You’re sitting in a grey, nondescript, four-door sedan with tinted windows and a worn leather interior next to your twin brother. The old streetlights, glowing eerily as if thirsty for power are casting a dim, atmospheric haze that fills the air almost against its will. The leather fingerless glove on your left-hand matches your black leather jacket and holds a cigarette – from the end of which grey-blue smoke spirals off and dissipates into the night through the passenger window, left slightly ajar. The familiar ocean winds that accompany life in the notorious seaside city of Knuckle Bay, have once more brought the midnight rains. As the droplets pair off and trickle slowly down the windscreen in gravitational matrimony, you flick the radio on to something rhythmic, something jazzy, something…cinematic.
Your name is Sal, your brother’s name is Sal, your father’s name is Sal, and your Grandfather was Sal Domino, the famous bear wrestler and founder of the family business Sal’s Meats, where you work your day job. A butchery which has provided a money laundering veil of legitimate trade for the real family legacy: The Domino Bros – historically some of the city’s heaviest heavies; unscrupulous, uncompromising debt collectors and hit-men for hire.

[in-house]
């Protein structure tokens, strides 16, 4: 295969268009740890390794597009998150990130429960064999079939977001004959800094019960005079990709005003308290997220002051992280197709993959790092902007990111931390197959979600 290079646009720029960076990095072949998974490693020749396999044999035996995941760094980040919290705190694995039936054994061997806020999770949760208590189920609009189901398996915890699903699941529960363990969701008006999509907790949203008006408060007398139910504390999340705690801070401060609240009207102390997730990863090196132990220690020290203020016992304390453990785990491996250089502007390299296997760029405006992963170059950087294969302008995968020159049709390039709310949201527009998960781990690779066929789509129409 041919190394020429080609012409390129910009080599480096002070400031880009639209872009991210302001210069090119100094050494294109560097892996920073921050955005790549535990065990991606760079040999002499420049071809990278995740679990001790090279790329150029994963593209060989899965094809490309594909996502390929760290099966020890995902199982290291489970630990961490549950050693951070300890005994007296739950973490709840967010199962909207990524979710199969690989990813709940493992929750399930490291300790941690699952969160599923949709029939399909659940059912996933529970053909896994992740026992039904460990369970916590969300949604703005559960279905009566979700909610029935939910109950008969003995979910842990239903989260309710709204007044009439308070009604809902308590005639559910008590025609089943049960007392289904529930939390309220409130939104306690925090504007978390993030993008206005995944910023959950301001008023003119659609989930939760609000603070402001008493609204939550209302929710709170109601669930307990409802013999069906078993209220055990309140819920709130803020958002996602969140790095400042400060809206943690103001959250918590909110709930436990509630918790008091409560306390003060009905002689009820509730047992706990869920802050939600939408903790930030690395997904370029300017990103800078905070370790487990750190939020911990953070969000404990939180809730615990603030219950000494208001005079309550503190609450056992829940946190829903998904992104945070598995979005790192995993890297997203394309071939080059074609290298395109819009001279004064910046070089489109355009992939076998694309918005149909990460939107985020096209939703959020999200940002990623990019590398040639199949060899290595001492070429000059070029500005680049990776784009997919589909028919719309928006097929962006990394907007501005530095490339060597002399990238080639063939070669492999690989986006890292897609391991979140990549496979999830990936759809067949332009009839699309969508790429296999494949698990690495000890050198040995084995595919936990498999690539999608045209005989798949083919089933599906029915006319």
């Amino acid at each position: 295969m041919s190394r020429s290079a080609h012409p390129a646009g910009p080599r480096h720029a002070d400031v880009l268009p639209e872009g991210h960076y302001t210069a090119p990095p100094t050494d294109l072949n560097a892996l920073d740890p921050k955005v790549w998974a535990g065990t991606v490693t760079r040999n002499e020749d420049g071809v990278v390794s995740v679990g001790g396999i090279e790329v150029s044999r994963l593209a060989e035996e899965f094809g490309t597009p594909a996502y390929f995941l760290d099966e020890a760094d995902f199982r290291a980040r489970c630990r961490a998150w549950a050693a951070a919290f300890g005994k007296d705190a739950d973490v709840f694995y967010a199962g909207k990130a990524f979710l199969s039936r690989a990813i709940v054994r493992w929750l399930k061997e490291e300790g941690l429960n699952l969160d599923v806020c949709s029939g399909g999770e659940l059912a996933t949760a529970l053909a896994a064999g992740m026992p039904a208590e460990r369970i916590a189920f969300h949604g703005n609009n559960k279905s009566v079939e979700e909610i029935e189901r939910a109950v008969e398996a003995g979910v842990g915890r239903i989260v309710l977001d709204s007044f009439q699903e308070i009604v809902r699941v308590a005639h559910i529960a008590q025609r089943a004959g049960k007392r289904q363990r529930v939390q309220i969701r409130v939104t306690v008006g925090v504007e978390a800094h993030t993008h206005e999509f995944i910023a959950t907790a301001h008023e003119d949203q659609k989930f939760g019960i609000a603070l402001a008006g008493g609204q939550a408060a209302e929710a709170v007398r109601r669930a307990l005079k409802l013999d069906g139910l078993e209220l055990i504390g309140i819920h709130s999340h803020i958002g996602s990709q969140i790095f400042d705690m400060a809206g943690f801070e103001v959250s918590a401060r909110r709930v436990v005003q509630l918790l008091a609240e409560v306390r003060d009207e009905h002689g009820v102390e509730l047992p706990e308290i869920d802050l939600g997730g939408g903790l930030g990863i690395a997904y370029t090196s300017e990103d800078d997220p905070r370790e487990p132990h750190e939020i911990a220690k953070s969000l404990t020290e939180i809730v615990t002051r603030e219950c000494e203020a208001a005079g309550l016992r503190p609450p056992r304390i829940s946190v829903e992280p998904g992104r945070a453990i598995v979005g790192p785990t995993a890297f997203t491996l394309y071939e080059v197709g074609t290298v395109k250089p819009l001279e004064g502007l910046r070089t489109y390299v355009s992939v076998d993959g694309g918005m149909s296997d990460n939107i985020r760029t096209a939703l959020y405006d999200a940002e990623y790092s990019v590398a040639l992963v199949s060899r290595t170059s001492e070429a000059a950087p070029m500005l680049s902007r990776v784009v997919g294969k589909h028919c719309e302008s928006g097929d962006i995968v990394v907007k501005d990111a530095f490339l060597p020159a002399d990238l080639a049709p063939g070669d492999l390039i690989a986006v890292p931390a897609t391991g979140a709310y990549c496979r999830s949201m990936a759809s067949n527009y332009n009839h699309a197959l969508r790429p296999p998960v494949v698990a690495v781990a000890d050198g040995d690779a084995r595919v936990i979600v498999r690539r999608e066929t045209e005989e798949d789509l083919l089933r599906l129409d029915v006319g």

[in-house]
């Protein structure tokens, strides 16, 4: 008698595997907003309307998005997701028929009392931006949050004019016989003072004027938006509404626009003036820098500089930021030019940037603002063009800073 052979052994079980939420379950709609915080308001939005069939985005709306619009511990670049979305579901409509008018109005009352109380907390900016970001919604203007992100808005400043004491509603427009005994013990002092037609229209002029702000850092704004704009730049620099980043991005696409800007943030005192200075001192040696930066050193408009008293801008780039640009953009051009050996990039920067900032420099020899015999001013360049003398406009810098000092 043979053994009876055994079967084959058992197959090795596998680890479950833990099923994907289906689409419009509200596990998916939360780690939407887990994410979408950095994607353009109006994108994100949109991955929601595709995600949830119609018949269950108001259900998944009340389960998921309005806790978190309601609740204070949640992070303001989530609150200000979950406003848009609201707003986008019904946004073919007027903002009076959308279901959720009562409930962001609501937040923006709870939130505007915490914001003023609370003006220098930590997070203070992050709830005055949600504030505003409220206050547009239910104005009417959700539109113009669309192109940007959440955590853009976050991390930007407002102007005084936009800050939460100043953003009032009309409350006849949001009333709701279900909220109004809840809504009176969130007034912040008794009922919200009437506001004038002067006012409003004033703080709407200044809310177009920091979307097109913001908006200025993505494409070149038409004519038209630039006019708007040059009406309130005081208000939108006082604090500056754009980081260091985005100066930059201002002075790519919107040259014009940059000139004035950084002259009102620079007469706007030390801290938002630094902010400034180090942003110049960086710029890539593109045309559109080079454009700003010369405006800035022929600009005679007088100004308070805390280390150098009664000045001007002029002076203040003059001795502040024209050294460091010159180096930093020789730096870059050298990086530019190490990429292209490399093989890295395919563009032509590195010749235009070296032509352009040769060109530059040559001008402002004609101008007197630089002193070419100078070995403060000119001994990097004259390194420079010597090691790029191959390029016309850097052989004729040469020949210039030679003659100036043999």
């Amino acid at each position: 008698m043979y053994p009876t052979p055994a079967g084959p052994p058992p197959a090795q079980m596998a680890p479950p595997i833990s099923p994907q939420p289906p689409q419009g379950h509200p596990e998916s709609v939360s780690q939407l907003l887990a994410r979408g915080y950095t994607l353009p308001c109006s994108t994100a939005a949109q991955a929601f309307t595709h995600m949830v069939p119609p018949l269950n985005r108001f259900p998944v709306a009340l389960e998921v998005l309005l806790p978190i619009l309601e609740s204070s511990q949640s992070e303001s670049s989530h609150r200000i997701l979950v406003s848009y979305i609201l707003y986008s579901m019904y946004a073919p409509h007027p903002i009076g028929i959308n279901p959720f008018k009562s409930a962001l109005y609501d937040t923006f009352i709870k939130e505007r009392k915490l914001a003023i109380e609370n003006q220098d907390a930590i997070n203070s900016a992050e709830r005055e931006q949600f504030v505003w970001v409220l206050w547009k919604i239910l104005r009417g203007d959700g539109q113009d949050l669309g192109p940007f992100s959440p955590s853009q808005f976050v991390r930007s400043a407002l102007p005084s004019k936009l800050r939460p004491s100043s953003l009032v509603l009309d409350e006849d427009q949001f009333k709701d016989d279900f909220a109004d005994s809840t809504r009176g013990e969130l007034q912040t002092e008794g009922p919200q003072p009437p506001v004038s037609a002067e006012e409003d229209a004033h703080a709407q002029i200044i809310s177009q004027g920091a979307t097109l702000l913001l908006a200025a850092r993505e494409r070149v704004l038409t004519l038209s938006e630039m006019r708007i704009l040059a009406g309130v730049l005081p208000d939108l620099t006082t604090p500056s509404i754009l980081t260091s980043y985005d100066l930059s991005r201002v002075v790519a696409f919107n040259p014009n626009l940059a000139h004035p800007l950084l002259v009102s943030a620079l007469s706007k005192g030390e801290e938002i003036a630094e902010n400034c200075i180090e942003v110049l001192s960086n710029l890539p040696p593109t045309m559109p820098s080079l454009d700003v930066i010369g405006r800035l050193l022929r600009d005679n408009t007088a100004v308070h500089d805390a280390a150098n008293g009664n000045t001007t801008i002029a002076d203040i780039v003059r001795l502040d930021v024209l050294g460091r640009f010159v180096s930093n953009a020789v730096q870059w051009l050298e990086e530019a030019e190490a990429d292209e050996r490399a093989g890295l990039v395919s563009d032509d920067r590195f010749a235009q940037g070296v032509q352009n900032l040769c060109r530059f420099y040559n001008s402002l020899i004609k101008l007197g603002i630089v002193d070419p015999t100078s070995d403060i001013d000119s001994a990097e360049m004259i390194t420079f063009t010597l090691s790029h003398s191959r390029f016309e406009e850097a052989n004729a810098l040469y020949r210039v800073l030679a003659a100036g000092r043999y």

You mentally prepare for the job ahead. After picking out a sinew of home-slaughtered steak from between your teeth, you remove an old black and white photograph of your Grandfather from your beaten-up wallet and stick him pride of place on the dashboard. His monochromatic presence has long been a good luck charm on jobs, and serves as a visual reminder of the Italian family that plucked you and your Asian twin brother from mysterious obscurity and adopted you both into their inner circle all those years ago. You catch Sal’s glance in the rearview mirror as he pulls on his sweat and blood-stained Lucha Libre mask, a Mexican wrestling disguise that has become synonymous with your infamous, incognito negotiating techniques. You recognise the seasoned glint in his eye, the glint that means he’s flicked over.